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Shouldn’t you be able to rely on people? What if others are not meeting your needs?

In today’s society, a prevailing theme – evolving gradually over time – implies that God’s existence is doubtful.

Many, if not most, have tried wrestling with psychological challenges without experiencing a connection with a Divine Being, a Holy Ghost, or Christ for guidance, healing and support.

This is an unfortunate digression from the original meaning of “Psych-ology”. 

As far back as 1640, the prefix “psych” has meant, “animating spirit, the human spirit or mind,” from Latin psyche, from Greek psykhē “the soul, mind, spirit; life, one’s life, the invisible animating principle or entity which occupies and directs the physical body; understanding, the mind (as the seat of thought), faculty of reason,” also “ghost, spirit of a dead person;” probably akin to psykhein “to blow, breathe,” also “to cool, to make dry.

Therefore, psychology should mean, the Study of the Spirit

Because of the lack of inclusion of spiritual realities in the formulation of psychology theory, unexpected contradictions have surfaced. 

This perspective is what led to teachings that seemingly conflict with the counsel not to rely upon the arm of flesh.

While modern psychology advocates reaching out to other people to “meet your needs”, they fail to take into consideration the wisdom of the prophets, both modern and ancient who strongly declare, “do not rely upon the arm of flesh.” 

Let’s explore this contradiction.

Observe: the same institutions that caution against codependency state that failing to seek support from others will inevitably lead to a breach of your value system and yield negative outcomes, such as sin, alcohol consumption, or pornography consumption. Then the same pundits caution us to remember, “humans are unreliable.” 

Contemplating these contradictory statements can create internal turbulence.

Here is another confusing example…

Frequently, one might hear phrases like, “you need to share your feelings,” or “you need someone else to pull you out of your emotional struggle.”

These sayings can embed themselves deeply in our psyche, shaping our expectations and an approach that sets us up, naively, into codependent interactions. 

It is becoming more common for people to subtly or overtly manipulate others when they “share their feelings”, hoping for or expecting a change in the other person’s behavior.

Additionally, they, the sharer, might believe their happiness depends on someone else’s change of actions, remaining in a painful situation until the other person changes.

It’s crucial to question these belief systems and recognize that they can trap us in unending emotional turmoil as a result of this powerless codependency.

Modern social scientists may unexpectedly endorse this pattern when they advocate for expressing your needs until they’re fulfilled by others. Imagine, in contrast, being on the receiving end of such demands.  It does not take long to feel how this can be a draining experience. While being aware of your grief and needs is essential.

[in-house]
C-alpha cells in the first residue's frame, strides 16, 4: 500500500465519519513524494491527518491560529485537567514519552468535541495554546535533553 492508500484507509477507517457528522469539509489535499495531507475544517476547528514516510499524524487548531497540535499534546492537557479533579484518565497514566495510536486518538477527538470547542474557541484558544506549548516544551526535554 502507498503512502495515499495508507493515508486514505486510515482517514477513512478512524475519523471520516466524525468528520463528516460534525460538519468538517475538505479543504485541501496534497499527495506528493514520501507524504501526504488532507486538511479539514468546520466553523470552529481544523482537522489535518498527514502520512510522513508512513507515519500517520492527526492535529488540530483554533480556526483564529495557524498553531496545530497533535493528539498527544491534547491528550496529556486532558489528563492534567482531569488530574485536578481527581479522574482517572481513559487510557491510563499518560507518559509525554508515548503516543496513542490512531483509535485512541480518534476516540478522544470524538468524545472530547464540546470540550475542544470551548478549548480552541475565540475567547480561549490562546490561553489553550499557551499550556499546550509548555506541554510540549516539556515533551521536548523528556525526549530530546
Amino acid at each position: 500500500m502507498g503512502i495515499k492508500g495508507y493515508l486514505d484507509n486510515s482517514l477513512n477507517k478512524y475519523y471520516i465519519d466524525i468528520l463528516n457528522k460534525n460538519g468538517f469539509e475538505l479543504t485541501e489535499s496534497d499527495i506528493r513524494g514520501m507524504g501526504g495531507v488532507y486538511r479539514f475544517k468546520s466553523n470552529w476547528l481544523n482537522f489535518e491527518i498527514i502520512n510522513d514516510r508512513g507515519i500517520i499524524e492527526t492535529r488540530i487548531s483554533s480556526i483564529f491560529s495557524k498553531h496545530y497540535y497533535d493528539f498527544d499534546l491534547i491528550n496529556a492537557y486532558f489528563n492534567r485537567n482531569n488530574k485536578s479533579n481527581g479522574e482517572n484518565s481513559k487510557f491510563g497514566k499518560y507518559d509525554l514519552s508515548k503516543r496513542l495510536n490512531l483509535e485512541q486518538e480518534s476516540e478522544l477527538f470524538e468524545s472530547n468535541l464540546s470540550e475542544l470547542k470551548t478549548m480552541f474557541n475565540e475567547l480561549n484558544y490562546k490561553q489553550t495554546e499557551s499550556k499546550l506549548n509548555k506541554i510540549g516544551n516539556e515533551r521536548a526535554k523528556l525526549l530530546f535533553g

But remember, it is crucial, for your own mental health as well as that of others, to consider that the other person may also be dealing with their own difficulties. When two people are drowning in the depths of life’s challenges, often they cannot “be there” for each other, even if they want to.

Lazarus Lectures

Gratefully, LDS scriptures offer guiding principles on these matters. As found in 2 Nephi 4, “O Lord, I have trusted in thee, and I will trust in thee forever. I will not put my trust in the arm of flesh.” This advice emerges from Nephi’s experiences, highlighting the potential harm in putting too much faith in humans’ ability to “be there for” us. 

True doctrine emphasizes not relying on worldly advice but turning to God’s pure truth, as revealed through His prophets. We can access these revelations at any time, digitally, offering invaluable resources during our struggles.

Take the biblical figure, Joseph of Egypt, for example. Despite experiencing physical, emotional, and psychological abuse from his brothers, being sold into slavery, and being removed from his parents, he managed to rise above his circumstances.

It is clear that those who were supposed to be there for him were not. 

Modern psychologists imply that Joseph could not have become successful without someone there to validate his feelings or meet his needs. 

Yet, he didn’t become bitter or resentful, but instead rose to a position of leadership. He even forgave his brothers, attributing his life’s course to God’s plan (Genesis 45:5). 

Joseph’s story reminds us that regardless of our past traumas or who hurt us, and regardless of whether or not others are “there for us”, we can overcome, find peace, and fulfill our divine stewardships.

While the healing process isn’t overnight and can vary based on each person’s experiences, it’s vital to remember that it’s possible to fully heal, while connecting to God, his Son and the Holy Ghost, contrary to what some social scientists may suggest.

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  1. Harper, D. (n.d.). Online Etymology Dictionary: “Psyche”. Retrieved from

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